I knew Kendra Little as far back as 1992. Both my family and other families in neighboring neighborhoods we knew were friends with the Little family. Most of my ’90s memories with the Little kids – Kendra, her older brother, and her sister, were the summers of swimming in our neighborhood pools and playing both basketball and video games. Unfortunately, almost every one of us lost contact with Kendra and the Little family after they decided to move towards the end of 1999 – around the time I graduated eighth grade. In the years after their move, I had heard very few updates about the Littles, mainly that Kendra had become a young rising sports star in golf. Golf was the last sport I imagined Kendra being involved with because Kendra clearly was destined to be a basketball star. So much so that, later in life, I figured Kendra would be a trailblazing sports star and join the ranks of Michael Jordan, Diana Taurasi, Sue Bird, and Lisa Leslie.
The years came and went and updates on the Little family became scarcer. But on Monday, someone alerted me to a YouTube video featuring Kendra Little – made by Maverick Carter and NBA superstar Lebron James’ athlete empowerment brand UNINTERRUPTED. I imagined this video would be an ESPN-style documentary on the greatness that was Kendra Little. Fifty seconds into the video, it became apparent that Kendra was opening up for the first time about a personal struggle. Kendra, according to the video description, “was born with androgen insensitivity syndrome, a variation of intersex.”
As I was watching Kendra’s personal story unfold, the first thought racing in my mind was, “To be Kendra for all these years having battles with yourself trying to live life the way you are but also feeling trapped in fear because of what others and the world might think of you.” And to walk away from a sport you’ve loved to protect yourself from unprovoked, unwanted and hateful scrutiny has to be ultra devastating. Especially in today’s world where social media can be your best friend one day but rear its ugly head of hate, misogyny, racism, xenophobia, homophobia, transphobia, and misinformation the next. It was also my first glance at Kendra’s parents and her sister, whom I had not seen in over 20 years. Looking back on those carefree 90s days, Kendra was an ordinary kid like the rest of us but we all loved her then.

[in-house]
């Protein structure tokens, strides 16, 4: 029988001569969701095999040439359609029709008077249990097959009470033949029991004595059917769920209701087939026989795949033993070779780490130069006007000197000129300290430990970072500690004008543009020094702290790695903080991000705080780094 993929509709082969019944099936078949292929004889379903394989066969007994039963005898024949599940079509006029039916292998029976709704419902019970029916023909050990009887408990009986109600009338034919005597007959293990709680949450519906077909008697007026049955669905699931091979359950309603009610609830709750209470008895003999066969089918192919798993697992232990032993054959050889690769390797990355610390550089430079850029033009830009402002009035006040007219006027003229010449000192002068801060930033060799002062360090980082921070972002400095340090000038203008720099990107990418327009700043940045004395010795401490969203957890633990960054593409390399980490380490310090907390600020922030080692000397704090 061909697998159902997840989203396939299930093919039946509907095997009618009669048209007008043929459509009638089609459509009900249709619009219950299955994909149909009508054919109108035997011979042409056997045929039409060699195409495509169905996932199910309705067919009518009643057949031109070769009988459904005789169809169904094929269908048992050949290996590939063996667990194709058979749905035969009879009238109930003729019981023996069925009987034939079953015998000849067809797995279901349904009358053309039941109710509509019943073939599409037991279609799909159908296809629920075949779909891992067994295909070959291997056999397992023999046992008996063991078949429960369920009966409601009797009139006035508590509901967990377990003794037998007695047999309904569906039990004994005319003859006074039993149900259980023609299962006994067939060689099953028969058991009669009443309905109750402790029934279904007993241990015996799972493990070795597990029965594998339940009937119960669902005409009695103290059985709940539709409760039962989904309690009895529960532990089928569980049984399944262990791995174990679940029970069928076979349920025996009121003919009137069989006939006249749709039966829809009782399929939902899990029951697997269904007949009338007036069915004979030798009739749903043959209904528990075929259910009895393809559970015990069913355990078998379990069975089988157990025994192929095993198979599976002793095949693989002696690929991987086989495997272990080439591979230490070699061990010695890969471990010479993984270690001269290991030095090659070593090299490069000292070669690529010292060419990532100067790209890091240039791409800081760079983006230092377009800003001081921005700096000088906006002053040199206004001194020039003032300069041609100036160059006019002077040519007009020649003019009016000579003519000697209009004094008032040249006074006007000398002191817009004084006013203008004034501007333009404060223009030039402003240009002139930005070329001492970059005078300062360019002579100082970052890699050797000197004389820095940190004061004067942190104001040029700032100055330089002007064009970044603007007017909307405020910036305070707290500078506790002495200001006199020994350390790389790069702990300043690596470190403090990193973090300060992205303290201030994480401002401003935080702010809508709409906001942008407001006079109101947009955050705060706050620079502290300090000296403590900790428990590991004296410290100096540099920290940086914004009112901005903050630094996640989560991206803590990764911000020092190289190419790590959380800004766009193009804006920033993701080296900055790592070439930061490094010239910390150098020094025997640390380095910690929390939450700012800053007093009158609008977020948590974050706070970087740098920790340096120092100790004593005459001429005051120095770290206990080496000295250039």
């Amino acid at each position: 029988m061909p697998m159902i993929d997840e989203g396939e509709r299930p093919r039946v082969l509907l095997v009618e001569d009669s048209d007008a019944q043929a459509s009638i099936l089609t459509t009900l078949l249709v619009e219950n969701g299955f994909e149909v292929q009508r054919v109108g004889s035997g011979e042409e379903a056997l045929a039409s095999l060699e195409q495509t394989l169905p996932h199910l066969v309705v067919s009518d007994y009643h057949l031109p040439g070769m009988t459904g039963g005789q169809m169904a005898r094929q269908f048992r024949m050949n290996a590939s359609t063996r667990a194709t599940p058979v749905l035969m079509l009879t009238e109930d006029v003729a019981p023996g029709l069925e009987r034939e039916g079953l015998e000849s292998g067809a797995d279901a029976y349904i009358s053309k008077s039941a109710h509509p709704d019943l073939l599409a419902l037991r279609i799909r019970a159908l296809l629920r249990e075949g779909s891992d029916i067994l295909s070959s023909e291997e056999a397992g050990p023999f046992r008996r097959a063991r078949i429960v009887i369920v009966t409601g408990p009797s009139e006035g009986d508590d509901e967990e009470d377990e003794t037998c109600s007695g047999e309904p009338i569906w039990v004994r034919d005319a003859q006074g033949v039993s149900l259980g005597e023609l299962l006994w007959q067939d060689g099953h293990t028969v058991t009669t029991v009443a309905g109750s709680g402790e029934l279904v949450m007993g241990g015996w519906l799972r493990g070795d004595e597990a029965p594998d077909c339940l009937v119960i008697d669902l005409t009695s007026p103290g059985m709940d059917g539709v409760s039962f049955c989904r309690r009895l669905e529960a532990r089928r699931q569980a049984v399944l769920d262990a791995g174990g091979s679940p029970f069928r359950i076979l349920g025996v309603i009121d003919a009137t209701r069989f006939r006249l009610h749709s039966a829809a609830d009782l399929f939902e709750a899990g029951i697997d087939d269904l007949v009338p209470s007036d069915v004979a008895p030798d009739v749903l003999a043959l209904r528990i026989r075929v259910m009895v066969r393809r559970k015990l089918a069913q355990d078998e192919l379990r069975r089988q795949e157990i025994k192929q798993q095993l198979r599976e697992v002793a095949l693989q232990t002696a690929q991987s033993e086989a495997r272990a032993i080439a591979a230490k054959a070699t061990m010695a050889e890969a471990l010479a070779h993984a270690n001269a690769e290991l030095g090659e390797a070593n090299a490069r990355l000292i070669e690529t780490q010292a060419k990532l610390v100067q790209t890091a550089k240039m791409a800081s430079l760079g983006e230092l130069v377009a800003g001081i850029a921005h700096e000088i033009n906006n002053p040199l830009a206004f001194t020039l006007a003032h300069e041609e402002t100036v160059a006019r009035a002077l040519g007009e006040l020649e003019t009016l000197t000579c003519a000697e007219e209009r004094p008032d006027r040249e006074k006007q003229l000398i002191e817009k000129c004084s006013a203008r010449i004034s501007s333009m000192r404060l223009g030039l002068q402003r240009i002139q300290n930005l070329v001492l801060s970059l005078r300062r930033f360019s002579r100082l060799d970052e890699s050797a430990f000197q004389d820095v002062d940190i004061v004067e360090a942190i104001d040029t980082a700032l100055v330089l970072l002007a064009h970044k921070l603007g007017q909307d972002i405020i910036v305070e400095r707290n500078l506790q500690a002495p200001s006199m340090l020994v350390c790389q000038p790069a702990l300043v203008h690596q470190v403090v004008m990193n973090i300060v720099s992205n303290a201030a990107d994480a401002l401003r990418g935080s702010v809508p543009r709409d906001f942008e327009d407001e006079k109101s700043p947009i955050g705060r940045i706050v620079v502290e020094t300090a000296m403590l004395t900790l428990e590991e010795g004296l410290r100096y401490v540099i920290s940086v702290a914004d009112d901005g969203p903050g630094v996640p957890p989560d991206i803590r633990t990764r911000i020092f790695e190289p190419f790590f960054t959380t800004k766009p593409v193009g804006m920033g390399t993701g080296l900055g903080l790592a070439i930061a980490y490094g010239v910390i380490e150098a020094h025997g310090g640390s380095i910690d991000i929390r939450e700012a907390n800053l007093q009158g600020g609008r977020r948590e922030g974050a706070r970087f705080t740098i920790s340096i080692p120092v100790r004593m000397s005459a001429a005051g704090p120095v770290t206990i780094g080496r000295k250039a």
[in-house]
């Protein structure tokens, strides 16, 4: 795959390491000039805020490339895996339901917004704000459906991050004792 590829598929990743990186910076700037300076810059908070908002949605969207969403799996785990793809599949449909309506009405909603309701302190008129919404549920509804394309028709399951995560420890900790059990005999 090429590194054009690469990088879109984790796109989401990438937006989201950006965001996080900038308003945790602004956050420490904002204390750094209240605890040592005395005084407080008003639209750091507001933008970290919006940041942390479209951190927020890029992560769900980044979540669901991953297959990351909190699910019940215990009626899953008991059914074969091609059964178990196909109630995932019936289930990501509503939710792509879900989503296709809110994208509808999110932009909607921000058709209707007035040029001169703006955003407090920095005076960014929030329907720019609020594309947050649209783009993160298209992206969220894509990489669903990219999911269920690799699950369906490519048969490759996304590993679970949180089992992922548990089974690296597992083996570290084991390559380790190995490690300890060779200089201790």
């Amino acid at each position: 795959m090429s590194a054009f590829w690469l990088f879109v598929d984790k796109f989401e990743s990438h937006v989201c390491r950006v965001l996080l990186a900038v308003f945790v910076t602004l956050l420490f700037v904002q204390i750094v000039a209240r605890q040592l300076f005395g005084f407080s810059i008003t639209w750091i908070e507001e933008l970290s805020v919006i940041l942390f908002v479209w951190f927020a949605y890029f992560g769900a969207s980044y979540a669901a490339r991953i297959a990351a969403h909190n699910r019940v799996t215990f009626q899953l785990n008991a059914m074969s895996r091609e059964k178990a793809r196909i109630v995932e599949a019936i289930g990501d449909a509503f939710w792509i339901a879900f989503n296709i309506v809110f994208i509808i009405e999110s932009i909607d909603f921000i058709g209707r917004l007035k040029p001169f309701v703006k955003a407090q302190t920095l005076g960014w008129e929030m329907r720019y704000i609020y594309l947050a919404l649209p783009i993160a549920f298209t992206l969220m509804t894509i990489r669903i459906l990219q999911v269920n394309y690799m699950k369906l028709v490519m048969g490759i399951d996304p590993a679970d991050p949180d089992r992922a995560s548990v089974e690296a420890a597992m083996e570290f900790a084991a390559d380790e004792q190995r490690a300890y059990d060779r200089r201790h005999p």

My only hope with this video is that Kendra can continue to live a happy life knowing that others outside of her family love her for the person we all knew growing up – regardless of what others think, say and judge Kendra and people going through life like Kendra. Actually, I hope other people around the world will find and be inspired by Kendra’s story. Wherever life takes Kendra, I will always be on Team Kendra forever, even if none of us from her past may see her again.